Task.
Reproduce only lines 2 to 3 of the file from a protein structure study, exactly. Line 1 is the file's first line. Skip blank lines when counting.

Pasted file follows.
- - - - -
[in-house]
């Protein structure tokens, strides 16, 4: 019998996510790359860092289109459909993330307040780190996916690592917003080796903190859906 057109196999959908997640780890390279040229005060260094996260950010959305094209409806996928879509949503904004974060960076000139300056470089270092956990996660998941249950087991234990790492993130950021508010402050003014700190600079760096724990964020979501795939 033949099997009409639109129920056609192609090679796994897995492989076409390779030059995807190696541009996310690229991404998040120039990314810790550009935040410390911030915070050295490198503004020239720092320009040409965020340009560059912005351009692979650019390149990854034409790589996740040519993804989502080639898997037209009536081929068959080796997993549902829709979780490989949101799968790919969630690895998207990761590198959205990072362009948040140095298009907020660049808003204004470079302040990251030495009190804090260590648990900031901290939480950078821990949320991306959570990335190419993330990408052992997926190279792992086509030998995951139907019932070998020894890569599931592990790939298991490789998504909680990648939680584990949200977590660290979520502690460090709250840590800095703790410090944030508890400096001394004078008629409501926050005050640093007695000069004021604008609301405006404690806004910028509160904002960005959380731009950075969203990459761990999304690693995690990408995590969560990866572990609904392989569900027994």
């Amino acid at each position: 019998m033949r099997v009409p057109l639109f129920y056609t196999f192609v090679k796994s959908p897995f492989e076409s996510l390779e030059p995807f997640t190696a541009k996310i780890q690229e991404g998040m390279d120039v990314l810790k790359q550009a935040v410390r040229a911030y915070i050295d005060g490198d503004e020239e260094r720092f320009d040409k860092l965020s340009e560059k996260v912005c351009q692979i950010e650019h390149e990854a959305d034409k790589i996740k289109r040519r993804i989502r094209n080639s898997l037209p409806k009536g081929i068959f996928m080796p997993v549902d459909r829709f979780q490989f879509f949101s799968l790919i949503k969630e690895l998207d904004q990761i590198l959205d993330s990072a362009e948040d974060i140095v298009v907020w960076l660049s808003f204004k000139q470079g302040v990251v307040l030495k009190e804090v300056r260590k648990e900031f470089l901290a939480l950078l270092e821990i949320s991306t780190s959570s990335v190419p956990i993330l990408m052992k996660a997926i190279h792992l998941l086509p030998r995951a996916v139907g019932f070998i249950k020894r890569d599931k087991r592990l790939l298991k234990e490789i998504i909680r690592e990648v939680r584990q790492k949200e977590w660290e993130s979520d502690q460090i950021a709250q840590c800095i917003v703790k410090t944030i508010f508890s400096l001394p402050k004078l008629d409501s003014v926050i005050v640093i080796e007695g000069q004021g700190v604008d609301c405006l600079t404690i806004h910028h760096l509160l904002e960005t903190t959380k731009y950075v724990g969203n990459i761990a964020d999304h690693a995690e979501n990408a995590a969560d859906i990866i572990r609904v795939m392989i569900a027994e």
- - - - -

């Protein structure tokens, strides 16, 4: 019998996510790359860092289109459909993330307040780190996916690592917003080796903190859906 057109196999959908997640780890390279040229005060260094996260950010959305094209409806996928879509949503904004974060960076000139300056470089270092956990996660998941249950087991234990790492993130950021508010402050003014700190600079760096724990964020979501795939 033949099997009409639109129920056609192609090679796994897995492989076409390779030059995807190696541009996310690229991404998040120039990314810790550009935040410390911030915070050295490198503004020239720092320009040409965020340009560059912005351009692979650019390149990854034409790589996740040519993804989502080639898997037209009536081929068959080796997993549902829709979780490989949101799968790919969630690895998207990761590198959205990072362009948040140095298009907020660049808003204004470079302040990251030495009190804090260590648990900031901290939480950078821990949320991306959570990335190419993330990408052992997926190279792992086509030998995951139907019932070998020894890569599931592990790939298991490789998504909680990648939680584990949200977590660290979520502690460090709250840590800095703790410090944030508890400096001394004078008629409501926050005050640093007695000069004021604008609301405006404690806004910028509160904002960005959380731009950075969203990459761990999304690693995690990408995590969560990866572990609904392989569900027994």
């Amino acid at each position: 019998m033949r099997v009409p057109l639109f129920y056609t196999f192609v090679k796994s959908p897995f492989e076409s996510l390779e030059p995807f997640t190696a541009k996310i780890q690229e991404g998040m390279d120039v990314l810790k790359q550009a935040v410390r040229a911030y915070i050295d005060g490198d503004e020239e260094r720092f320009d040409k860092l965020s340009e560059k996260v912005c351009q692979i950010e650019h390149e990854a959305d034409k790589i996740k289109r040519r993804i989502r094209n080639s898997l037209p409806k009536g081929i068959f996928m080796p997993v549902d459909r829709f979780q490989f879509f949101s799968l790919i949503k969630e690895l998207d904004q990761i590198l959205d993330s990072a362009e948040d974060i140095v298009v907020w960076l660049s808003f204004k000139q470079g302040v990251v307040l030495k009190e804090v300056r260590k648990e900031f470089l901290a939480l950078l270092e821990i949320s991306t780190s959570s990335v190419p956990i993330l990408m052992k996660a997926i190279h792992l998941l086509p030998r995951a996916v139907g019932f070998i249950k020894r890569d599931k087991r592990l790939l298991k234990e490789i998504i909680r690592e990648v939680r584990q790492k949200e977590w660290e993130s979520d502690q460090i950021a709250q840590c800095i917003v703790k410090t944030i508010f508890s400096l001394p402050k004078l008629d409501s003014v926050i005050v640093i080796e007695g000069q004021g700190v604008d609301c405006l600079t404690i806004h910028h760096l509160l904002e960005t903190t959380k731009y950075v724990g969203n990459i761990a964020d999304h690693a995690e979501n990408a995590a969560d859906i990866i572990r609904v795939m392989i569900a027994e």